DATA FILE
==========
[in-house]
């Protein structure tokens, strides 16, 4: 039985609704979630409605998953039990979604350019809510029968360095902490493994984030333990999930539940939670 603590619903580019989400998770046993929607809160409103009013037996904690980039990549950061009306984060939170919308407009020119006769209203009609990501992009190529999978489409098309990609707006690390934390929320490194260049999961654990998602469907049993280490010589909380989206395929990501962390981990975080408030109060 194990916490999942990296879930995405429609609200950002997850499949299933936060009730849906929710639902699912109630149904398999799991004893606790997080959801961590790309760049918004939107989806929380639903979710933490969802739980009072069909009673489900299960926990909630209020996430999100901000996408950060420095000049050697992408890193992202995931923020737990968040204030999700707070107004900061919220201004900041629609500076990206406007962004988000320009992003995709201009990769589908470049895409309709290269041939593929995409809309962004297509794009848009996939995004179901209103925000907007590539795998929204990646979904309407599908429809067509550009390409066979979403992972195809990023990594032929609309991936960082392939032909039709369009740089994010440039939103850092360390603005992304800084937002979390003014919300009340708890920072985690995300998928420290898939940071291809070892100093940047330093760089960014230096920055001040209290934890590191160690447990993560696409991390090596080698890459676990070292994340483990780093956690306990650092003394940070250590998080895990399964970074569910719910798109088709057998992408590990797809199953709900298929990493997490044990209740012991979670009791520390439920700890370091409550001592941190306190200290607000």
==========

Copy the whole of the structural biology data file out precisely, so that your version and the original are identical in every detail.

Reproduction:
[in-house]
């Protein structure tokens, strides 16, 4: 039985609704979630409605998953039990979604350019809510029968360095902490493994984030333990999930539940939670 603590619903580019989400998770046993929607809160409103009013037996904690980039990549950061009306984060939170919308407009020119006769209203009609990501992009190529999978489409098309990609707006690390934390929320490194260049999961654990998602469907049993280490010589909380989206395929990501962390981990975080408030109060 194990916490999942990296879930995405429609609200950002997850499949299933936060009730849906929710639902699912109630149904398999799991004893606790997080959801961590790309760049918004939107989806929380639903979710933490969802739980009072069909009673489900299960926990909630209020996430999100901000996408950060420095000049050697992408890193992202995931923020737990968040204030999700707070107004900061919220201004900041629609500076990206406007962004988000320009992003995709201009990769589908470049895409309709290269041939593929995409809309962004297509794009848009996939995004179901209103925000907007590539795998929204990646979904309407599908429809067509550009390409066979979403992972195809990023990594032929609309991936960082392939032909039709369009740089994010440039939103850092360390603005992304800084937002979390003014919300009340708890920072985690995300998928420290898939940071291809070892100093940047330093760089960014230096920055001040209290934890590191160690447990993560696409991390090596080698890459676990070292994340483990780093956690306990650092003394940070250590998080895990399964970074569910719910798109088709057998992408590990797809199953709900298929990493997490044990209740012991979670009791520390439920700890370091409550001592941190306190200290607000």